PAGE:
The Oldest Echinoderm Faunas From Gondwana Show That Echinoderm Body Plan Diversification Was Rapid

Nat Commun. 2013;4:1385. doi: 10.1038/ncomms2391.

Abstract

The earliest fossil echinoderms have, until now, come almost exclusively from North America and are represented by few taxa, all of which have a radiate body plan. Here we report the discovery of two new echinoderm faunas from the early part of the Cambrian of Morocco (West Gondwana). The former represents the oldest echinoderm fauna from Gondwana, approximately equivalent in age to those from North America, and the latter the oldest diversified fauna from Gondwana. In both cases, the appearance of well-preserved echinoderms coincides with a change in palaeogeographic regime. The presence of four markedly different echinoderm body plans in these earliest faunas indicates that considerable diversification had already taken place by 510 Ma. Yet all share the same distinctive biomineralized skeleton that, based on the fossil record and ocean geochemistry, probably evolved just 10-15 my earlier. This suggests that a rapid rate of morphological divergence took place during the initial stages of echinoderm evolution.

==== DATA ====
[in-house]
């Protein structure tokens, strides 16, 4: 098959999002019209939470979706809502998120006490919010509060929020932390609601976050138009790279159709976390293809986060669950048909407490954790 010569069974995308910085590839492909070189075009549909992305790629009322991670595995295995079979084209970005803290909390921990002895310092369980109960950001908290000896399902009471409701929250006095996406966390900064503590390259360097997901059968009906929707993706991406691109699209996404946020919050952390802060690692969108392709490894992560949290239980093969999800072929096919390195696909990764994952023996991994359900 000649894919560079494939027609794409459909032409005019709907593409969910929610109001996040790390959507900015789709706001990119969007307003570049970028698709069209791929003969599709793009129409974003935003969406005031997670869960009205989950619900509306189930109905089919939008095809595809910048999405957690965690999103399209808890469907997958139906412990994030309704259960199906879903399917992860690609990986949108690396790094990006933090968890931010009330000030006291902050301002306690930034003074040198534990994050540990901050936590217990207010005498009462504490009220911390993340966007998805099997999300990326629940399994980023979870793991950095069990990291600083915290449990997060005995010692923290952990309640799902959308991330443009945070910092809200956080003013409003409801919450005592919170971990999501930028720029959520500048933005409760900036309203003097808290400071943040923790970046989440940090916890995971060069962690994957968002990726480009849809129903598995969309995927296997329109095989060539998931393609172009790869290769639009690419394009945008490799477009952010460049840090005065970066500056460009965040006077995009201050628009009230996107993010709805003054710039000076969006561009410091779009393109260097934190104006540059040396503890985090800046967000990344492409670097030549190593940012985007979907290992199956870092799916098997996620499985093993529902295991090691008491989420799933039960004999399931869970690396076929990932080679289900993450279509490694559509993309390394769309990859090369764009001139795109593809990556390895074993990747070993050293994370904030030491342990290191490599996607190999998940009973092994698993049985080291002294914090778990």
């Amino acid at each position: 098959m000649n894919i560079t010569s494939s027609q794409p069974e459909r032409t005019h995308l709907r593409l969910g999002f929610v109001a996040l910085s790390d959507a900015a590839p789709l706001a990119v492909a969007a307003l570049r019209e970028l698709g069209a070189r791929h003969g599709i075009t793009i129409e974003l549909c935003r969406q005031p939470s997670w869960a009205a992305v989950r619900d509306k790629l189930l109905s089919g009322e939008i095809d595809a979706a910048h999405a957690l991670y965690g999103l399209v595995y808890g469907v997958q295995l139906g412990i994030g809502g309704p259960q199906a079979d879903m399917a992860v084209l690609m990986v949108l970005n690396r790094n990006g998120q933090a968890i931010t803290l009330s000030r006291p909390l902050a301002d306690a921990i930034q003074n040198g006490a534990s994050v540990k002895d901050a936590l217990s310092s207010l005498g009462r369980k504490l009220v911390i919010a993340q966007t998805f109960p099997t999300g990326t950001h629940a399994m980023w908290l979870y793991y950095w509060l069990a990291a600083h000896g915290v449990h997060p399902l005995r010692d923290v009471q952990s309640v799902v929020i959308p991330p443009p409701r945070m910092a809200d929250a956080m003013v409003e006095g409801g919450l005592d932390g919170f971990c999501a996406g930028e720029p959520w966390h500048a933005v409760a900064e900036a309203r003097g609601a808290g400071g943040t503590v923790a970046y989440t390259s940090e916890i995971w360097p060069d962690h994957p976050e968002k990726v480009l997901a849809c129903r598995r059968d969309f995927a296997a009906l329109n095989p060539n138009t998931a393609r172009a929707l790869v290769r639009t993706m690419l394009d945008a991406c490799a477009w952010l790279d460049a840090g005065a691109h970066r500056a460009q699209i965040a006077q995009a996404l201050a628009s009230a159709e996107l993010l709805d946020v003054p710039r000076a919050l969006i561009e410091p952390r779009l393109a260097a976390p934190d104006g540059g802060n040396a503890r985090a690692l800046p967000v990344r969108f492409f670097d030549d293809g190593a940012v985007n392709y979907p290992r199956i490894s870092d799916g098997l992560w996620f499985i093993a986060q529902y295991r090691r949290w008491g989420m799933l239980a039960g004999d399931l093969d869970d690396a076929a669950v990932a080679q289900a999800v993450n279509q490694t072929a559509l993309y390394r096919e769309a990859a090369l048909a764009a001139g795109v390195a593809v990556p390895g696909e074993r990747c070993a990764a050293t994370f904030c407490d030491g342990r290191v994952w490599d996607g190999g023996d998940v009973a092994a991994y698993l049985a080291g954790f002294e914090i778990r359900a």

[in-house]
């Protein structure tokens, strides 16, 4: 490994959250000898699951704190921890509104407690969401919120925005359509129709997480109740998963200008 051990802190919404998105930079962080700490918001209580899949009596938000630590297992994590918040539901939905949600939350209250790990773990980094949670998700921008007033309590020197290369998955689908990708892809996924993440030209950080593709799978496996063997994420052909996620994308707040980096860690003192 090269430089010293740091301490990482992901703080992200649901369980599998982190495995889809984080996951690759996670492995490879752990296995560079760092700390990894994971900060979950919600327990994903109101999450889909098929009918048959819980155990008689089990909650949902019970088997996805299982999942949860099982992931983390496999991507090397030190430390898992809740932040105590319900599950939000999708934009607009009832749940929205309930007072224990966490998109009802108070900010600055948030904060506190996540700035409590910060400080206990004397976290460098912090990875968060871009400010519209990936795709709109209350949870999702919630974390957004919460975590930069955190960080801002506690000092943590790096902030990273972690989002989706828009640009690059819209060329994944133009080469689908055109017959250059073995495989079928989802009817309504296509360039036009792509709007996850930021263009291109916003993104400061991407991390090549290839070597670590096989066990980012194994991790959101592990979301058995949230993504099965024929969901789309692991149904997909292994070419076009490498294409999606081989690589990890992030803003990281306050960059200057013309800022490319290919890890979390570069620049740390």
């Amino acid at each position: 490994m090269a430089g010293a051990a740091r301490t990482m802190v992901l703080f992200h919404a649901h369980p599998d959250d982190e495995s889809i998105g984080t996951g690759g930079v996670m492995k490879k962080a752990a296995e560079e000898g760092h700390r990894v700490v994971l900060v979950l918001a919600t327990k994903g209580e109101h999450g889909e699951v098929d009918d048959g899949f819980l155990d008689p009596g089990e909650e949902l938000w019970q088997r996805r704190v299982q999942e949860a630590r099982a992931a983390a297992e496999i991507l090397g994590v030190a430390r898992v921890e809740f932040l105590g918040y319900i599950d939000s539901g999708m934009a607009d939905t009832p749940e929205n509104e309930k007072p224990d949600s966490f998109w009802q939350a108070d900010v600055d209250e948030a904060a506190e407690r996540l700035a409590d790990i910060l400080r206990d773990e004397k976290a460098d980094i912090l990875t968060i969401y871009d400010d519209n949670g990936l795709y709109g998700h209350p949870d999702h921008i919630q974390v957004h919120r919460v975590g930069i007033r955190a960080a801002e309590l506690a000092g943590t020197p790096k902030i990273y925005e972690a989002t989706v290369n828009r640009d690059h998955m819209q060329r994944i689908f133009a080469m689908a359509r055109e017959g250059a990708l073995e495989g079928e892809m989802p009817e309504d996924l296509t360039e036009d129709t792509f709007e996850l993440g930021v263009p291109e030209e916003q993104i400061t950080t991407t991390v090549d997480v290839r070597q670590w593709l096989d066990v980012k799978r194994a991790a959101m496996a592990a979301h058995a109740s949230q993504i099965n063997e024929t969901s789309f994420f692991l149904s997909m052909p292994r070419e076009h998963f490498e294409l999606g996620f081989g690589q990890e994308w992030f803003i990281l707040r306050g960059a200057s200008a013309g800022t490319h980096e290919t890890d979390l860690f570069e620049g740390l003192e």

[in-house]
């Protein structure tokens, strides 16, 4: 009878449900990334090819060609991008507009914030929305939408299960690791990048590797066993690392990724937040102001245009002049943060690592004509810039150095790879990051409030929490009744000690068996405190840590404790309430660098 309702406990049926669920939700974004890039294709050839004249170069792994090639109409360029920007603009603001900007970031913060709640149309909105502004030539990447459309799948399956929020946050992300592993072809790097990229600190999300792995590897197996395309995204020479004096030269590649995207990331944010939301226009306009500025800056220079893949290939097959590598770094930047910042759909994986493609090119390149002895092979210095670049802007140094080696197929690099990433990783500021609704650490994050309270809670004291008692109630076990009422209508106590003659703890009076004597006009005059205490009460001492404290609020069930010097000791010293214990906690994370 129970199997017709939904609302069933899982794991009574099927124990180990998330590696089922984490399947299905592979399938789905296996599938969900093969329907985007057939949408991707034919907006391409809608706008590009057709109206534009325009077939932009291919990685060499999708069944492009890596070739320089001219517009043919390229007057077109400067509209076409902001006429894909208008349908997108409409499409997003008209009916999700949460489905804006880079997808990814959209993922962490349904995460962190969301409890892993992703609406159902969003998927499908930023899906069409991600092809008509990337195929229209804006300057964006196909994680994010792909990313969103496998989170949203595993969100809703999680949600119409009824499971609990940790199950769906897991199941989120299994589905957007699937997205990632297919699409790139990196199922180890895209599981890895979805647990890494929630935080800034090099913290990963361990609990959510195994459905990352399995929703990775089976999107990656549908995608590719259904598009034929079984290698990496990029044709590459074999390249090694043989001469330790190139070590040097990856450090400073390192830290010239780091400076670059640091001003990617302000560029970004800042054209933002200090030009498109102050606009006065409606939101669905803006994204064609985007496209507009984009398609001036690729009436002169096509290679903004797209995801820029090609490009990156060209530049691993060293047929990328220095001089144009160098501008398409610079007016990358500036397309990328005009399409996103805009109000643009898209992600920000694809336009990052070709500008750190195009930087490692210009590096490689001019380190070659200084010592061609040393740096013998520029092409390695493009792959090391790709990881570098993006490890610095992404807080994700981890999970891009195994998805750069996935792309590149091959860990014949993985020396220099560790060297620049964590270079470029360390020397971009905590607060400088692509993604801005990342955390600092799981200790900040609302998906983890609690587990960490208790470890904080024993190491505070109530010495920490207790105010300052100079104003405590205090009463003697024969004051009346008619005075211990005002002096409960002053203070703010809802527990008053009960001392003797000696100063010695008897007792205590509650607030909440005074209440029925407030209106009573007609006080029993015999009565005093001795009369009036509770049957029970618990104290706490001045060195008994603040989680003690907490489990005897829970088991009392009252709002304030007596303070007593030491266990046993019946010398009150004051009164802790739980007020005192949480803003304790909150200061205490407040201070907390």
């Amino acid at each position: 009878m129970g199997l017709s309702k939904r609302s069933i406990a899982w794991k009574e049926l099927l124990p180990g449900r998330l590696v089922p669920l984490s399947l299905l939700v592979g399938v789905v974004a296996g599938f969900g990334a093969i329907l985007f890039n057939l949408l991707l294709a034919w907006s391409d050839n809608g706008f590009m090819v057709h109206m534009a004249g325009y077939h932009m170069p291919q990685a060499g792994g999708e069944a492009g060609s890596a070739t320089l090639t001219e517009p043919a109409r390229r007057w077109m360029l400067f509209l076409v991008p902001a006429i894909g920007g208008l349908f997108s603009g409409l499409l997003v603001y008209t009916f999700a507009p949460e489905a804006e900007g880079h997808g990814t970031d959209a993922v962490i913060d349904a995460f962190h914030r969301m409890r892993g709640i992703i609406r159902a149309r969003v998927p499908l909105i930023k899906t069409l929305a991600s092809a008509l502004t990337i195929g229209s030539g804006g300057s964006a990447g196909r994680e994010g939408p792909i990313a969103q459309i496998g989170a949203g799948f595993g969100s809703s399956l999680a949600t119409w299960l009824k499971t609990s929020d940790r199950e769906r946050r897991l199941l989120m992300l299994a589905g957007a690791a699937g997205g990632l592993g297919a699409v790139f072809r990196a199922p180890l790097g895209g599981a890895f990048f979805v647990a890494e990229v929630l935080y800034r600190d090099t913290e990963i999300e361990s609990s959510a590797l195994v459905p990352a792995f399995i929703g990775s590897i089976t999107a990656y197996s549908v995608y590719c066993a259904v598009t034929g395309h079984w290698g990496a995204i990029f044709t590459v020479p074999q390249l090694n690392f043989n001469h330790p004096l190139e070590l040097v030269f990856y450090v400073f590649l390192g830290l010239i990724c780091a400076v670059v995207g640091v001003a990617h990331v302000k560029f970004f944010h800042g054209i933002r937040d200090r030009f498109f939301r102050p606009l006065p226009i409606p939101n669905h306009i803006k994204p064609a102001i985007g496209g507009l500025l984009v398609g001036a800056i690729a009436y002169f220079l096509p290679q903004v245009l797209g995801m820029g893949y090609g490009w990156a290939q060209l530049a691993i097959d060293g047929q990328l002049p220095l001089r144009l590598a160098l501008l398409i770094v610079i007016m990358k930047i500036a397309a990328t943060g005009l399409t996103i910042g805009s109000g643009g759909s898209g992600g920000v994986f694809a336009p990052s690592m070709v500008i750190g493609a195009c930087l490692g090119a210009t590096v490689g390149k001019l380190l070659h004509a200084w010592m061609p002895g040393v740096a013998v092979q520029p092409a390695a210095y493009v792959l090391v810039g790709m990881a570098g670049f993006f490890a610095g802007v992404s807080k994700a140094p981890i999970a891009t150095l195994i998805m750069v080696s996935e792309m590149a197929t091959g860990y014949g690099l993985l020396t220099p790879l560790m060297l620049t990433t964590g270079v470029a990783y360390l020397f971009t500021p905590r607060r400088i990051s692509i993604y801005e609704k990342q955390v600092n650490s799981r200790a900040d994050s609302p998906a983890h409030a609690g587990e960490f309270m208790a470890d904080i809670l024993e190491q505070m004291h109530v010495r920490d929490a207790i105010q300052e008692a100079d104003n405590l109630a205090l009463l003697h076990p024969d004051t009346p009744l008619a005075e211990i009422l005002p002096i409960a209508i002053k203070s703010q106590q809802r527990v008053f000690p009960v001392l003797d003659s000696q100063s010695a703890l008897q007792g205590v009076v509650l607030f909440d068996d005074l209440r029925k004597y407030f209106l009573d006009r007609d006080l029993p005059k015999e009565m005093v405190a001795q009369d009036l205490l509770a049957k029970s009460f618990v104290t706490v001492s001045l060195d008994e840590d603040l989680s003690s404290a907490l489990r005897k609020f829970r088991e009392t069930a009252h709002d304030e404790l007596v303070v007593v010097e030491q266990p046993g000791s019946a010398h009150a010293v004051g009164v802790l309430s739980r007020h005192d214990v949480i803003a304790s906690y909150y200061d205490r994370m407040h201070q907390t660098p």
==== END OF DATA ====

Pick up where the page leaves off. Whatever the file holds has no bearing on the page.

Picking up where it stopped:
Publication types

  • Research Support, Non-U.S. Gov't

MeSH terms

  • Animals
  • Biodiversity*
  • Echinodermata / anatomy & histology*
  • Fossils*
  • Geography
  • Morocco
  • Time Factors